Non-antibiotic antimicrobial agents for microbial keratitis
- Type of funding: Project Grant
- Grant Holder: Professor Stephen Kaye
- Institute: University of Liverpool
- Region: North West
- Start date: October 2018
- End Date: February 2022
- Priority: Treatment
- Eye Category: Corneal & external
Microbial keratitis is an infection on the cornea, which is the clear window on the front of the eye. It can be a serious condition if not treated and can sometimes cause sight loss even with the correct treatment. This condition is associated with severe pain, photophobia and blurred vision.
There are many causative organisms which are responsible for microbial keratitis. Pseudomonas aeruginosa is a bacteria that, accounts for a significant proportion of cases of microbial keratitis and contact lens associated infections. The bacteria produces toxins that are similar to those present in snake venom or bee stings.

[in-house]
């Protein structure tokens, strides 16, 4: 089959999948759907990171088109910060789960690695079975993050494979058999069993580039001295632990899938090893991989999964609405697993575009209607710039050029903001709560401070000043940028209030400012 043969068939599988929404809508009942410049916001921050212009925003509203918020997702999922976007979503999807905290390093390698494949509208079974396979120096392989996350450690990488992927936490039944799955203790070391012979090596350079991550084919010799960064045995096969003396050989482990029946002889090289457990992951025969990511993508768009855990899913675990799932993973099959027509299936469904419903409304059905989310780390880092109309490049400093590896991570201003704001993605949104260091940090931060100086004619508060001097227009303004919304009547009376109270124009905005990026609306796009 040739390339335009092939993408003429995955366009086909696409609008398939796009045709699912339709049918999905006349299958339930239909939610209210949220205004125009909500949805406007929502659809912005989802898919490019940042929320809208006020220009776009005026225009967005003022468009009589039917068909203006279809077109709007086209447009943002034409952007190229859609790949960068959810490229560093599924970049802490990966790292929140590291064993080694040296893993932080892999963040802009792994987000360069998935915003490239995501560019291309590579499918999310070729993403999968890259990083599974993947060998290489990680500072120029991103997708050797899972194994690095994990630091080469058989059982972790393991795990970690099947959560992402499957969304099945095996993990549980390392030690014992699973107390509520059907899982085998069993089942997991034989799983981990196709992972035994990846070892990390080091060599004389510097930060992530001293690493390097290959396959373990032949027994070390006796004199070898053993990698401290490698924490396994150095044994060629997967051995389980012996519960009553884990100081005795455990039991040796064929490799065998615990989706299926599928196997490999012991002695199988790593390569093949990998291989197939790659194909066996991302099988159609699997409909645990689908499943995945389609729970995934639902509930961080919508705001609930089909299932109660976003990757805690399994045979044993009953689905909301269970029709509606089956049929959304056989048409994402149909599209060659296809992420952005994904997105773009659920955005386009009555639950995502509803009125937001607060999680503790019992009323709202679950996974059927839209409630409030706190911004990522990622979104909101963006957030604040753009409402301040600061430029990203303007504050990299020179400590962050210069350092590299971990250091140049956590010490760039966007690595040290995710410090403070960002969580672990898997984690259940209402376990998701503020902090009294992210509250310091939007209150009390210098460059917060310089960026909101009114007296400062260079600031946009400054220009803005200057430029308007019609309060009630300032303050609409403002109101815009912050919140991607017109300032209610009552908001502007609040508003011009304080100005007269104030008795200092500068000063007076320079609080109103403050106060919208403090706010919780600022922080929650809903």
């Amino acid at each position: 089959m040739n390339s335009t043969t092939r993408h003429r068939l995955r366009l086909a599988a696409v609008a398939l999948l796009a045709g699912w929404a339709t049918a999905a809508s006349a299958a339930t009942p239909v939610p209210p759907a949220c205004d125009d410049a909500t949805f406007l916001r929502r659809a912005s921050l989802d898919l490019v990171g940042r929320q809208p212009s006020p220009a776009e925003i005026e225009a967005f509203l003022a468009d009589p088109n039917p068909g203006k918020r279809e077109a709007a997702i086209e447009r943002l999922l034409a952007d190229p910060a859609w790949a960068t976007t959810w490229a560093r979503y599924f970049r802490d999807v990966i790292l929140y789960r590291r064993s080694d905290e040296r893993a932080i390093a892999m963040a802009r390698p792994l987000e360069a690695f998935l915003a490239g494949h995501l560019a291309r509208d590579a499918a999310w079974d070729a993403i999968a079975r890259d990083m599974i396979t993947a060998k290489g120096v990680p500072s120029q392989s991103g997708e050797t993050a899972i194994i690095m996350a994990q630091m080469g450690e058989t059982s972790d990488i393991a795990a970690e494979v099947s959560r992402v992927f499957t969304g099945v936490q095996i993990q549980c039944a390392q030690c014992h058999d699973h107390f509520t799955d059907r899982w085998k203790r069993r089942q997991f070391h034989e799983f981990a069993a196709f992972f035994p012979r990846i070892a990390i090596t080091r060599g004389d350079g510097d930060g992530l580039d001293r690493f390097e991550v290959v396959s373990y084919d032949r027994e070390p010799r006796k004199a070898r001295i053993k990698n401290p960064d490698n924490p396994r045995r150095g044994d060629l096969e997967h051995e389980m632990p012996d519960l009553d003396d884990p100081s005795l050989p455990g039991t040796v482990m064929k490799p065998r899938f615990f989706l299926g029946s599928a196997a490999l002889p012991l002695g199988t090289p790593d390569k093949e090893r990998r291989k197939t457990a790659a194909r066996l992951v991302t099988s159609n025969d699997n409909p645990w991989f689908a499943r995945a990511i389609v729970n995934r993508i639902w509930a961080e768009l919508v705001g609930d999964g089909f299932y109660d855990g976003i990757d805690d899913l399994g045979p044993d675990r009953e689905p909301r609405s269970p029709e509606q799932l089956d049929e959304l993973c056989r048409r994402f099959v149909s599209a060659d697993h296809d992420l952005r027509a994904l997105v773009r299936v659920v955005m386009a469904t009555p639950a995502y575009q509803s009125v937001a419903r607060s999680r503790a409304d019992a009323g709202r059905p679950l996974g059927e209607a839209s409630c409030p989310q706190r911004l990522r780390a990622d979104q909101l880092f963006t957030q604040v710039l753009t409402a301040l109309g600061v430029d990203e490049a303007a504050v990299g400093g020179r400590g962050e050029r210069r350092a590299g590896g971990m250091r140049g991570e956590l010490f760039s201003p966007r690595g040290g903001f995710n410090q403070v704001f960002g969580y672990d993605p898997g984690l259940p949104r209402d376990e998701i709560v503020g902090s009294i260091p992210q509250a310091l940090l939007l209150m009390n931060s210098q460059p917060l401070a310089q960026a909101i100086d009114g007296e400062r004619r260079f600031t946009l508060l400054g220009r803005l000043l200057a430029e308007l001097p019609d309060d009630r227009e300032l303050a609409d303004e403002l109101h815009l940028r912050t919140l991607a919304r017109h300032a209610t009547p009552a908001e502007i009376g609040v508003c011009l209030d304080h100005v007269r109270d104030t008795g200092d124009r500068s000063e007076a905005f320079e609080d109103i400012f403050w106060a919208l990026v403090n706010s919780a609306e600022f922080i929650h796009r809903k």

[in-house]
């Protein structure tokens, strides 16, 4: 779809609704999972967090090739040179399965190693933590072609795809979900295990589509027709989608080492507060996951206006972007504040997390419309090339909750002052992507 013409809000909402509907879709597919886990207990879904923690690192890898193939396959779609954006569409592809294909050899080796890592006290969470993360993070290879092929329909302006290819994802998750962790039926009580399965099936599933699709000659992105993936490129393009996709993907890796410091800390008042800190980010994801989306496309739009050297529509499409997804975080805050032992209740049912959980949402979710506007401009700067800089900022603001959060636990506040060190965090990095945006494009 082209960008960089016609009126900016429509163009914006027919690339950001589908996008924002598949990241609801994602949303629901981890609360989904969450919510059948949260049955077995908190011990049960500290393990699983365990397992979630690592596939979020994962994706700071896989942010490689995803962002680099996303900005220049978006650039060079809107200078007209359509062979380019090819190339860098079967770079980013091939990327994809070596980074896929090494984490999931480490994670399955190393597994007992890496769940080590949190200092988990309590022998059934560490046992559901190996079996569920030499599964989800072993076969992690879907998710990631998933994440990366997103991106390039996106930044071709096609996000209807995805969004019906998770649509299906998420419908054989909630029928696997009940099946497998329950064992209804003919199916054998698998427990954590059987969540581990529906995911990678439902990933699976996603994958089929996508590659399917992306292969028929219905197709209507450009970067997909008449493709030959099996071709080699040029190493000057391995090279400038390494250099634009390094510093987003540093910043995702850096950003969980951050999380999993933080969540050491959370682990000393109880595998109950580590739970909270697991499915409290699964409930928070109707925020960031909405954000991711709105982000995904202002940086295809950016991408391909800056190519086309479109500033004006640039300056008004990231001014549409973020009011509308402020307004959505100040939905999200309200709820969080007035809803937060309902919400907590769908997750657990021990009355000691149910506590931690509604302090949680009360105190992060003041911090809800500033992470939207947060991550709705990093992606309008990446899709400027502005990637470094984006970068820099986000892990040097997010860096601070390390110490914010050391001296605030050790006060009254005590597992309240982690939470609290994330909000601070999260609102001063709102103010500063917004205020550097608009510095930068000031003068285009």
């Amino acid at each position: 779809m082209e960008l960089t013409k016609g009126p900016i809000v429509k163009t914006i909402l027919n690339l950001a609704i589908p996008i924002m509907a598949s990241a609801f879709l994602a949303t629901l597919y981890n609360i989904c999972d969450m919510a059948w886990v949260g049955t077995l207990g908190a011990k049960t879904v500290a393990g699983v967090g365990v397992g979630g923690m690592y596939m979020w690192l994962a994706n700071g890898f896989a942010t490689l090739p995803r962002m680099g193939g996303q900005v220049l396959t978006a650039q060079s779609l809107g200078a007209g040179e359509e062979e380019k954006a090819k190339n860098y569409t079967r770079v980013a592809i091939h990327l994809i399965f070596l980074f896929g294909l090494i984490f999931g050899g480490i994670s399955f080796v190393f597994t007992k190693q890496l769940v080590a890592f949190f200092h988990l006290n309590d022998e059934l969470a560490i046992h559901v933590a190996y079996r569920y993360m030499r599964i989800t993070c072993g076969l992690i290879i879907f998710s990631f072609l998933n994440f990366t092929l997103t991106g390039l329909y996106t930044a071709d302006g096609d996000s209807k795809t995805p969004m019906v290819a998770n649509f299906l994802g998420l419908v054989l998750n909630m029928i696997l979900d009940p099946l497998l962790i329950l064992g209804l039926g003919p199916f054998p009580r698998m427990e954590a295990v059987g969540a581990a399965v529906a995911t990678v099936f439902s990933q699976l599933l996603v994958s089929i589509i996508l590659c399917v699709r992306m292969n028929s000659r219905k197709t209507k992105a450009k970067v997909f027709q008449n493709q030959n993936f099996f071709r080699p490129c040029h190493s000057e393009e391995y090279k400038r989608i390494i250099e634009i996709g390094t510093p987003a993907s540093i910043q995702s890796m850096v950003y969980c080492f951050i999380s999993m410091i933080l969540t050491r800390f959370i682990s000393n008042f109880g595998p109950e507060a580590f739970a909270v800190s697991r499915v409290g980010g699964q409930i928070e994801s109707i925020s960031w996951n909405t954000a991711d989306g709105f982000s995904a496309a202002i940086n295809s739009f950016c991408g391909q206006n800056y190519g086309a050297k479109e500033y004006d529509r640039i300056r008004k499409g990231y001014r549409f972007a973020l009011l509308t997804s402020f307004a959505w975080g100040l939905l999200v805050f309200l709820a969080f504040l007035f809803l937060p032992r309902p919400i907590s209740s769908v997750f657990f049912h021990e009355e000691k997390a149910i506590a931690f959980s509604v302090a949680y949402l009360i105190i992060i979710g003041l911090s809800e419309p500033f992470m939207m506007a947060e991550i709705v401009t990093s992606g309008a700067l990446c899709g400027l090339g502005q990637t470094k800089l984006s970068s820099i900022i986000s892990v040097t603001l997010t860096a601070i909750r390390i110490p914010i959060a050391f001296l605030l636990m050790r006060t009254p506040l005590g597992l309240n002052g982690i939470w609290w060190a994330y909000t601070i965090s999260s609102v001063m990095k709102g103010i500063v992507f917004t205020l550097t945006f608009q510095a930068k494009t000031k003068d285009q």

Researchers aim to uncover new molecules which can act as an alternative treatment for microbial keratitis by investigating whether compounds known as anti-phospholipase agents, used to treat snake venom and bee stings, could provide an alternative to antibiotics in treating eye infection, as well as designing new agents.
If successful these agents will be delivered topically to the eye in conjunction with other antimicrobials in cases of microbial keratitis.